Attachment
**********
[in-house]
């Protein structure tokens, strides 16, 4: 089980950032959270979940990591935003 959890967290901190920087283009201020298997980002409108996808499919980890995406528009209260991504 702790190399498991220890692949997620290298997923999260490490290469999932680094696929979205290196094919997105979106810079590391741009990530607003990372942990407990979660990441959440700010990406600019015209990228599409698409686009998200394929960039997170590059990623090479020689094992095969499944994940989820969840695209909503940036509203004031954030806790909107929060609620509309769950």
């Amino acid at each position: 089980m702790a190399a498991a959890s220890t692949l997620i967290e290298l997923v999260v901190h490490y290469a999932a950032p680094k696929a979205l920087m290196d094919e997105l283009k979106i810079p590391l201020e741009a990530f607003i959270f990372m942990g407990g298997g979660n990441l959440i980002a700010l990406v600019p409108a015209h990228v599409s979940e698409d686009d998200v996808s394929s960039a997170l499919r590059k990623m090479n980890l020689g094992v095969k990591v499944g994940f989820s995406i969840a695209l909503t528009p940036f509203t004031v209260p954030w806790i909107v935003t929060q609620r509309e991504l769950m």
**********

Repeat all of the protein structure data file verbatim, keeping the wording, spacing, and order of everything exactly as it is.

[in-house]
């Protein structure tokens, strides 16, 4: 089980950032959270979940990591935003 959890967290901190920087283009201020298997980002409108996808499919980890995406528009209260991504 702790190399498991220890692949997620290298997923999260490490290469999932680094696929979205290196094919997105979106810079590391741009990530607003990372942990407990979660990441959440700010990406600019015209990228599409698409686009998200394929960039997170590059990623090479020689094992095969499944994940989820969840695209909503940036509203004031954030806790909107929060609620509309769950």
């Amino acid at each position: 089980m702790a190399a498991a959890s220890t692949l997620i967290e290298l997923v999260v901190h490490y290469a999932a950032p680094k696929a979205l920087m290196d094919e997105l283009k979106i810079p590391l201020e741009a990530f607003i959270f990372m942990g407990g298997g979660n990441l959440i980002a700010l990406v600019p409108a015209h990228v599409s979940e698409d686009d998200v996808s394929s960039a997170l499919r590059k990623m090479n980890l020689g094992v095969k990591v499944g994940f989820s995406i969840a695209l909503t528009p940036f509203t004031v209260p954030w806790i909107v935003t929060q609620r509309e991504l769950m």